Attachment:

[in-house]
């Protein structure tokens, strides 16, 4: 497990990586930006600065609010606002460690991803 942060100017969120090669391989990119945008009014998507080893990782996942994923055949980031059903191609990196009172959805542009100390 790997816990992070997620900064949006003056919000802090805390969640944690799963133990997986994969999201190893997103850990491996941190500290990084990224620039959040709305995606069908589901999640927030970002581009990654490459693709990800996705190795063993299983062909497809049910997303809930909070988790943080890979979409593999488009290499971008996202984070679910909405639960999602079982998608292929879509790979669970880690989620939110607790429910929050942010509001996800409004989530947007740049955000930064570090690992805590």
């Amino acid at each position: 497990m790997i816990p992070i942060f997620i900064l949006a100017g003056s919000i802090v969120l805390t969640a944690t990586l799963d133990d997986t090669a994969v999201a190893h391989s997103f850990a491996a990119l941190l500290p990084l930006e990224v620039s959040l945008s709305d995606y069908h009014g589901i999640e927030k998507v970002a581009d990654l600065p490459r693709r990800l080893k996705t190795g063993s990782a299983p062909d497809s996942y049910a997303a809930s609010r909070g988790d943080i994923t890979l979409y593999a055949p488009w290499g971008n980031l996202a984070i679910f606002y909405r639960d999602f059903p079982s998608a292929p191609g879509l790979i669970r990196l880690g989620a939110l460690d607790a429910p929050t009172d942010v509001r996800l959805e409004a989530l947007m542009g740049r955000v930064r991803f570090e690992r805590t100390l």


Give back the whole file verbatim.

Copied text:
[in-house]
């Protein structure tokens, strides 16, 4: 497990990586930006600065609010606002460690991803 942060100017969120090669391989990119945008009014998507080893990782996942994923055949980031059903191609990196009172959805542009100390 790997816990992070997620900064949006003056919000802090805390969640944690799963133990997986994969999201190893997103850990491996941190500290990084990224620039959040709305995606069908589901999640927030970002581009990654490459693709990800996705190795063993299983062909497809049910997303809930909070988790943080890979979409593999488009290499971008996202984070679910909405639960999602079982998608292929879509790979669970880690989620939110607790429910929050942010509001996800409004989530947007740049955000930064570090690992805590």
């Amino acid at each position: 497990m790997i816990p992070i942060f997620i900064l949006a100017g003056s919000i802090v969120l805390t969640a944690t990586l799963d133990d997986t090669a994969v999201a190893h391989s997103f850990a491996a990119l941190l500290p990084l930006e990224v620039s959040l945008s709305d995606y069908h009014g589901i999640e927030k998507v970002a581009d990654l600065p490459r693709r990800l080893k996705t190795g063993s990782a299983p062909d497809s996942y049910a997303a809930s609010r909070g988790d943080i994923t890979l979409y593999a055949p488009w290499g971008n980031l996202a984070i679910f606002y909405r639960d999602f059903p079982s998608a292929p191609g879509l790979i669970r990196l880690g989620a939110l460690d607790a429910p929050t009172d942010v509001r996800l959805e409004a989530l947007m542009g740049r955000v930064r991803f570090e690992r805590t100390l």